What the Affordable Care Act Delay Means for Consumers

Ask Kim

What the Affordable Care Act Delay Means for Consumers

The Obama administration's decision to delay the mandate for businesses to provide health coverage starting in 2014 doesn't change the mandate for individuals to have insurance.

I saw in the news that the Obama administration has delayed the implementation of the Affordable Care Act’s mandate for most businesses to provide health coverage starting on January 1, 2014. That part of the law now won’t kick in until January 2015. Does this mean I won’t be penalized if I don’t have health insurance by January?

No. This news affects businesses much more than it does consumers. Employers with 50 or more full-time employees won't be subject to penalties if they don't provide health coverage next year. Workers whose companies continue not providing health insurance in 2014 will be able to buy coverage on the state-based exchanges -- and if you don’t sign up for coverage, you will have to pay a fine. (Even if the 2014 mandate had remained, some full-time workers would have had to shop for insurance on the exchanges because some employers seem willing to pay penalties rather than provide the mandated coverage.)

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It is “extremely unlikely” that companies already offering health insurance will use this opportunity to drop coverage until 2015, according to editors of The Kiplinger Letter.

For health-care consumers (that’s pretty much all of us), everything remains the same for now:


-- If you already have health insurance through your employer, you’ll probably see few changes in 2014 specifically because of the health care law (although premiums may continue to rise, as they have for the past several years ).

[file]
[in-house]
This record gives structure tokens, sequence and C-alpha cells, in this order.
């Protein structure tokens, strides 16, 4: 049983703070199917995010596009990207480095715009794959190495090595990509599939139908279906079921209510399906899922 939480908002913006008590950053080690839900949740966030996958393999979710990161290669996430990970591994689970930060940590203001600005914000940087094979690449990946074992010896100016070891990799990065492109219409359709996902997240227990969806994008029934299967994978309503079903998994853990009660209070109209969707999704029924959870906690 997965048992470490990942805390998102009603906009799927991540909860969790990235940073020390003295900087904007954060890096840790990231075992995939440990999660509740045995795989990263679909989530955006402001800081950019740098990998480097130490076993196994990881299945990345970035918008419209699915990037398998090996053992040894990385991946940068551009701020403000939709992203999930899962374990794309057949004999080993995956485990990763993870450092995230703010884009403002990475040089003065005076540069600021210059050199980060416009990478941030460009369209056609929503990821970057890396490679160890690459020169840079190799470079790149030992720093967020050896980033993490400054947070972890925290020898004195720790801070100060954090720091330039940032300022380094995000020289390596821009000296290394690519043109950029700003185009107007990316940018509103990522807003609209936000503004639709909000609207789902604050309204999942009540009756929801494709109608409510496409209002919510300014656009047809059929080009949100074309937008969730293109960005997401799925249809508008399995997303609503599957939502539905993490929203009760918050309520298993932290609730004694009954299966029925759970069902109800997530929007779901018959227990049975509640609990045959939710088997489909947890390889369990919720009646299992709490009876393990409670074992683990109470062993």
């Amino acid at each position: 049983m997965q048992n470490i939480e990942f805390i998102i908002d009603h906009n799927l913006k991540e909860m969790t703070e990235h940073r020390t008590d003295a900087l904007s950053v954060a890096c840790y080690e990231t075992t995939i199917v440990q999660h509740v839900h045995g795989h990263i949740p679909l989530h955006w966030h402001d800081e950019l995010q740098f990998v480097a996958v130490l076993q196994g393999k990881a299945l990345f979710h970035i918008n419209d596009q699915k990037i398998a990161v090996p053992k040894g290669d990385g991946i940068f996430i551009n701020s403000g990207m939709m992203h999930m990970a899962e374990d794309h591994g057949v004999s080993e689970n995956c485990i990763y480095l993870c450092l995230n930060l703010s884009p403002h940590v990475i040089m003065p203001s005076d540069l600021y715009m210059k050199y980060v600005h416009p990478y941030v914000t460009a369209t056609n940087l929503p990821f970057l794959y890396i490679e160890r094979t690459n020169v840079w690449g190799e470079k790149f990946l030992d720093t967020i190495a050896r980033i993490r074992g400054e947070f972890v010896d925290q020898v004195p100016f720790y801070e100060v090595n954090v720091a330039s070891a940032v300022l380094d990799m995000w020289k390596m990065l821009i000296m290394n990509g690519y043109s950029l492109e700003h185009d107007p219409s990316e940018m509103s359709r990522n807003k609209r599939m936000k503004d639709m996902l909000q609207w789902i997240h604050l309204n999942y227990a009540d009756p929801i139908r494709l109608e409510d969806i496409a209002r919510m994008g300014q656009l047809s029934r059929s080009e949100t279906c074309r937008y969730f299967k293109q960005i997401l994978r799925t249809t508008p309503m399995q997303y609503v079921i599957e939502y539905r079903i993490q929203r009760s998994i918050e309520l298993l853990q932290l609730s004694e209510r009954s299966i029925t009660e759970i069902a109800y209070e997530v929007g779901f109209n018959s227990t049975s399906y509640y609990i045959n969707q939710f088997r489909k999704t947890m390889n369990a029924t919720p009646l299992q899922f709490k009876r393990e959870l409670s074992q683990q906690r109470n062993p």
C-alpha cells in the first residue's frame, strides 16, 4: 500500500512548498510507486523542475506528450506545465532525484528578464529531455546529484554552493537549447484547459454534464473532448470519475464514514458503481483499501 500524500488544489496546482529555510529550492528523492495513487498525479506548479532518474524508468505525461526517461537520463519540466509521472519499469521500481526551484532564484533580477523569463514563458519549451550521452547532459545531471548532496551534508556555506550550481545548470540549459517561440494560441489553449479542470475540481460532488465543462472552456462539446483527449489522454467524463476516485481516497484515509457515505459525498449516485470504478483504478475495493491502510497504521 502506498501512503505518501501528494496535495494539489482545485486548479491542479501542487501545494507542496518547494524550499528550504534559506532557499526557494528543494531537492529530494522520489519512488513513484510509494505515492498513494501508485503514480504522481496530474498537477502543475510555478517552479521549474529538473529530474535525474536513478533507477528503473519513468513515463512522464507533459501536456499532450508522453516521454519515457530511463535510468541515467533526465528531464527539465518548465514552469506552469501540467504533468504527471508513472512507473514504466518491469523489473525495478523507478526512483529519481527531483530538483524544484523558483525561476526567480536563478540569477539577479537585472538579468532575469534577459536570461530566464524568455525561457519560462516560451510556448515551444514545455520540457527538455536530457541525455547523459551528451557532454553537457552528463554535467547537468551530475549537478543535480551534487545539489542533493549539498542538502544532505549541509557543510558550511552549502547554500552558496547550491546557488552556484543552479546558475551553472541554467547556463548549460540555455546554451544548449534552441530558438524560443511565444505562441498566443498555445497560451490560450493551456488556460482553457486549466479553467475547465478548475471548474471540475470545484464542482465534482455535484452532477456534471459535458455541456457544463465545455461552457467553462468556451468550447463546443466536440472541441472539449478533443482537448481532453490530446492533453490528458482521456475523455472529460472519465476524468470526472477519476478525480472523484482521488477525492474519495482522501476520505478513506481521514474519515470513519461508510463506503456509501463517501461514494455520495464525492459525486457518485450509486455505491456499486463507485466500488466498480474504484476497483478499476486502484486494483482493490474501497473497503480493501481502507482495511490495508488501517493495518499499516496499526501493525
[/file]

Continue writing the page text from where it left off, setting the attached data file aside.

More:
-- If you buy health insurance on your own, open enrollment for the exchanges is still scheduled to begin on October 1 for coverage to start on January 1. Learn more about shopping for insurance on the exchanges.

Starting in 2014, insurers will no longer be allowed to reject anyone for coverage or charge them more because of their health. The law also sets limits on how much insurers may charge older buyers. For example, premiums for a 64-year-old can be no more than three times as much as they are for a 21-year-old.

-- People whose modified adjusted gross income is between 100% and 400% of the federal poverty level can qualify for subsidies to buy coverage on the exchanges (if they don't have other coverage that meets certain standards). Learn more about whether you might qualify for a subsidy.

-- Individuals who choose not to have health insurance will still be subject to a fine -- 1% of your yearly income or $95 per person for the year, whichever is higher. The penalty gradually increases until 2016, when it is 2.5% of your income or $695 per person, whichever is higher.

Got a question? Ask Kim at askkim@kiplinger.com.